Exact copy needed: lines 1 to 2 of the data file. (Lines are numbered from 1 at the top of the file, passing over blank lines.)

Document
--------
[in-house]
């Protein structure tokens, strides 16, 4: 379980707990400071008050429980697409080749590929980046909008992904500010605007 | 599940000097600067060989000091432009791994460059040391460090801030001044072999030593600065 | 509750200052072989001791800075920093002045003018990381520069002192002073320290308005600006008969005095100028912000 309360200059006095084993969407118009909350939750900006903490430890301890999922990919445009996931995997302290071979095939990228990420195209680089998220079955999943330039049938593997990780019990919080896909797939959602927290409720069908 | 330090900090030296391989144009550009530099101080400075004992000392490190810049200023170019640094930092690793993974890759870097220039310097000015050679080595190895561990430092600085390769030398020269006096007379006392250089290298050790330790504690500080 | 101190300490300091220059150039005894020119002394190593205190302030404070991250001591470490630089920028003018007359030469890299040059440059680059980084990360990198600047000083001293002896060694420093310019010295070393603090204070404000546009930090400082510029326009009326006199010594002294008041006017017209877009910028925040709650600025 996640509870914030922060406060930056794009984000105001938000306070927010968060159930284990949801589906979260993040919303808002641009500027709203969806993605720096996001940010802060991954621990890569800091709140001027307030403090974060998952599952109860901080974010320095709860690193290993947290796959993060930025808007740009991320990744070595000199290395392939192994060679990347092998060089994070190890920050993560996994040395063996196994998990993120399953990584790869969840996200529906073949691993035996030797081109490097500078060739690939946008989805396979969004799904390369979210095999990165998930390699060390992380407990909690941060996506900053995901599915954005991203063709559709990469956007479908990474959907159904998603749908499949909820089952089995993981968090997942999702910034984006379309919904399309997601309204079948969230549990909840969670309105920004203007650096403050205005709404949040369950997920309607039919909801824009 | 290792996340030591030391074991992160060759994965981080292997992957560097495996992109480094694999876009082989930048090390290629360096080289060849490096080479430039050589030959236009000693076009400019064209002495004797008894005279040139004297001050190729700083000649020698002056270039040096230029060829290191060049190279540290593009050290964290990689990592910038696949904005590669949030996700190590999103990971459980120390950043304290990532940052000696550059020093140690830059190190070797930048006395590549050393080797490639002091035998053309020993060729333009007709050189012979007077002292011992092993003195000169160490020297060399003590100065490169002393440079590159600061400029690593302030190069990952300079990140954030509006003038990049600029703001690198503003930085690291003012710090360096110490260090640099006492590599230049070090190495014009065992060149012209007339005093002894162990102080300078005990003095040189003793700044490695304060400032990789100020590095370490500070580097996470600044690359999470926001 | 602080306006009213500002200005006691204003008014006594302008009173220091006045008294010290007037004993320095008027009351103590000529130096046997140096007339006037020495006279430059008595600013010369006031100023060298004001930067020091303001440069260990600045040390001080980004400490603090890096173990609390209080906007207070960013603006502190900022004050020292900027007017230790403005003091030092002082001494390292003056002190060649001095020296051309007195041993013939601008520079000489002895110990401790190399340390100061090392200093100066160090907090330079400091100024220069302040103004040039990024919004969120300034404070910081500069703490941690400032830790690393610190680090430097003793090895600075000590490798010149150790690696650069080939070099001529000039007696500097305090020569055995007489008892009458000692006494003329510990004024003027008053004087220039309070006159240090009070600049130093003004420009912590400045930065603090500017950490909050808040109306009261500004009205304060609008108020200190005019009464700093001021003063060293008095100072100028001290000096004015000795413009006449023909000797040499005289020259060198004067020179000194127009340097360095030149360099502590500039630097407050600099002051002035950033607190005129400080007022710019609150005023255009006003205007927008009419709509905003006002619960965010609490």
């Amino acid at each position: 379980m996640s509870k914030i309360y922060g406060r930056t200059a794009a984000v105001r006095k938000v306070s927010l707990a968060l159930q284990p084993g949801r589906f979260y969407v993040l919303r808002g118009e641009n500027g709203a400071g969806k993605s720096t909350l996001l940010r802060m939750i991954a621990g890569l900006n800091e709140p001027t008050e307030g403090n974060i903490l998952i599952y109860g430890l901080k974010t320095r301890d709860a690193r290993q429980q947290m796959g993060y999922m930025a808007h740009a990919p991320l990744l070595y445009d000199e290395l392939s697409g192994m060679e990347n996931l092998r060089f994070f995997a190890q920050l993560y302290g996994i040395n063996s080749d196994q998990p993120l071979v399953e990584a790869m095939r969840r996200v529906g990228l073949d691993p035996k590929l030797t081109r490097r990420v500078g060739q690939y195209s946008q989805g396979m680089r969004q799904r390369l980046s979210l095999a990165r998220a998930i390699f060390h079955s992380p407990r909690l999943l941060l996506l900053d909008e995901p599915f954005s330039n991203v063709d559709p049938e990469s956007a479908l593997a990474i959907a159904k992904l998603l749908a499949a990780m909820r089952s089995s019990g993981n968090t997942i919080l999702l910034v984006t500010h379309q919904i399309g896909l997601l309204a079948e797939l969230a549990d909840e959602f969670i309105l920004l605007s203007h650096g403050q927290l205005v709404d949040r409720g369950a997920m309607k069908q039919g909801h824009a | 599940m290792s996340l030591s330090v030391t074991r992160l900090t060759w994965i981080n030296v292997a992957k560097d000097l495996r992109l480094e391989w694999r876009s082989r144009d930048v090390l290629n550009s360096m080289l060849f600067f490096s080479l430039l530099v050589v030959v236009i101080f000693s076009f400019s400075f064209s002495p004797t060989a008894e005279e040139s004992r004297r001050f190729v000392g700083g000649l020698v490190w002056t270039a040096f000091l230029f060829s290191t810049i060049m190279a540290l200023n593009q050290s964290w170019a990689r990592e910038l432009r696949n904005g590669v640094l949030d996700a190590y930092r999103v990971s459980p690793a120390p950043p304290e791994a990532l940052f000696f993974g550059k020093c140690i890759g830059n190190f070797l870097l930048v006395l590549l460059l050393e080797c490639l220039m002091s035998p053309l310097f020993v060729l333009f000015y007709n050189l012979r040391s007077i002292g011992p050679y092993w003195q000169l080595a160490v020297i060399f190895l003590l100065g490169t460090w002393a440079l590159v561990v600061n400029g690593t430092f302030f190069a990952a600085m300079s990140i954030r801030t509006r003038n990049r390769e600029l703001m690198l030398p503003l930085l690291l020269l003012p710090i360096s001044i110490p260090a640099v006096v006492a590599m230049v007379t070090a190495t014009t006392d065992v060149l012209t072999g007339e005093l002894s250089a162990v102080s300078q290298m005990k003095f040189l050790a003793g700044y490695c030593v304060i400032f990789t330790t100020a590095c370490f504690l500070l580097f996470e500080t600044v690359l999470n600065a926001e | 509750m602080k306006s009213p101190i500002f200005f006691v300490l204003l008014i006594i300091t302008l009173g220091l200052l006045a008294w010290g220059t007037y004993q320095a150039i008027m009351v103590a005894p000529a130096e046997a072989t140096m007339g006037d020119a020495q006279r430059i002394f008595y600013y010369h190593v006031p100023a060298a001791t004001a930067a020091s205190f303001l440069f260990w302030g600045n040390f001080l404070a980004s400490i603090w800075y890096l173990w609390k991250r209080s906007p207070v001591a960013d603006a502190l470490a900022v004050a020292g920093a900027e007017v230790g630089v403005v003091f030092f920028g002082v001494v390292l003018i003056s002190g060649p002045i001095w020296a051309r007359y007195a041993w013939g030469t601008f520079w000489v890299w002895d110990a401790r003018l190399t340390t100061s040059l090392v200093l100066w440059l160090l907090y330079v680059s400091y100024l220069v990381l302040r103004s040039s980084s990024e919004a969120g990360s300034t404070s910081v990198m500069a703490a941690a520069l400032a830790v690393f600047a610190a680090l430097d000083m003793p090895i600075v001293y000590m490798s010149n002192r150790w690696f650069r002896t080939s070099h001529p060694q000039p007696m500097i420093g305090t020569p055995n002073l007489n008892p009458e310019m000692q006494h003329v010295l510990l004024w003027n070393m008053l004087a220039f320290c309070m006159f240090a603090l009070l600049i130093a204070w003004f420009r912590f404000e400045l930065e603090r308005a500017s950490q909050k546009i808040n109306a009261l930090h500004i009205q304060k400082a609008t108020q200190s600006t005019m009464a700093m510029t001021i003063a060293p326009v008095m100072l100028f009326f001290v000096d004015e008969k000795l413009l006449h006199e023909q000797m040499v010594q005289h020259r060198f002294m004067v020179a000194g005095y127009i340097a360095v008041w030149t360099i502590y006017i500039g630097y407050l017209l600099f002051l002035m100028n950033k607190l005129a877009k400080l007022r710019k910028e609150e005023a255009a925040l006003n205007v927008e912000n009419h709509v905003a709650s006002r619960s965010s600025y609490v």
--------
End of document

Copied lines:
[in-house]
């Protein structure tokens, strides 16, 4: 379980707990400071008050429980697409080749590929980046909008992904500010605007 | 599940000097600067060989000091432009791994460059040391460090801030001044072999030593600065 | 509750200052072989001791800075920093002045003018990381520069002192002073320290308005600006008969005095100028912000 309360200059006095084993969407118009909350939750900006903490430890301890999922990919445009996931995997302290071979095939990228990420195209680089998220079955999943330039049938593997990780019990919080896909797939959602927290409720069908 | 330090900090030296391989144009550009530099101080400075004992000392490190810049200023170019640094930092690793993974890759870097220039310097000015050679080595190895561990430092600085390769030398020269006096007379006392250089290298050790330790504690500080 | 101190300490300091220059150039005894020119002394190593205190302030404070991250001591470490630089920028003018007359030469890299040059440059680059980084990360990198600047000083001293002896060694420093310019010295070393603090204070404000546009930090400082510029326009009326006199010594002294008041006017017209877009910028925040709650600025 996640509870914030922060406060930056794009984000105001938000306070927010968060159930284990949801589906979260993040919303808002641009500027709203969806993605720096996001940010802060991954621990890569800091709140001027307030403090974060998952599952109860901080974010320095709860690193290993947290796959993060930025808007740009991320990744070595000199290395392939192994060679990347092998060089994070190890920050993560996994040395063996196994998990993120399953990584790869969840996200529906073949691993035996030797081109490097500078060739690939946008989805396979969004799904390369979210095999990165998930390699060390992380407990909690941060996506900053995901599915954005991203063709559709990469956007479908990474959907159904998603749908499949909820089952089995993981968090997942999702910034984006379309919904399309997601309204079948969230549990909840969670309105920004203007650096403050205005709404949040369950997920309607039919909801824009 | 290792996340030591030391074991992160060759994965981080292997992957560097495996992109480094694999876009082989930048090390290629360096080289060849490096080479430039050589030959236009000693076009400019064209002495004797008894005279040139004297001050190729700083000649020698002056270039040096230029060829290191060049190279540290593009050290964290990689990592910038696949904005590669949030996700190590999103990971459980120390950043304290990532940052000696550059020093140690830059190190070797930048006395590549050393080797490639002091035998053309020993060729333009007709050189012979007077002292011992092993003195000169160490020297060399003590100065490169002393440079590159600061400029690593302030190069990952300079990140954030509006003038990049600029703001690198503003930085690291003012710090360096110490260090640099006492590599230049070090190495014009065992060149012209007339005093002894162990102080300078005990003095040189003793700044490695304060400032990789100020590095370490500070580097996470600044690359999470926001 | 602080306006009213500002200005006691204003008014006594302008009173220091006045008294010290007037004993320095008027009351103590000529130096046997140096007339006037020495006279430059008595600013010369006031100023060298004001930067020091303001440069260990600045040390001080980004400490603090890096173990609390209080906007207070960013603006502190900022004050020292900027007017230790403005003091030092002082001494390292003056002190060649001095020296051309007195041993013939601008520079000489002895110990401790190399340390100061090392200093100066160090907090330079400091100024220069302040103004040039990024919004969120300034404070910081500069703490941690400032830790690393610190680090430097003793090895600075000590490798010149150790690696650069080939070099001529000039007696500097305090020569055995007489008892009458000692006494003329510990004024003027008053004087220039309070006159240090009070600049130093003004420009912590400045930065603090500017950490909050808040109306009261500004009205304060609008108020200190005019009464700093001021003063060293008095100072100028001290000096004015000795413009006449023909000797040499005289020259060198004067020179000194127009340097360095030149360099502590500039630097407050600099002051002035950033607190005129400080007022710019609150005023255009006003205007927008009419709509905003006002619960965010609490």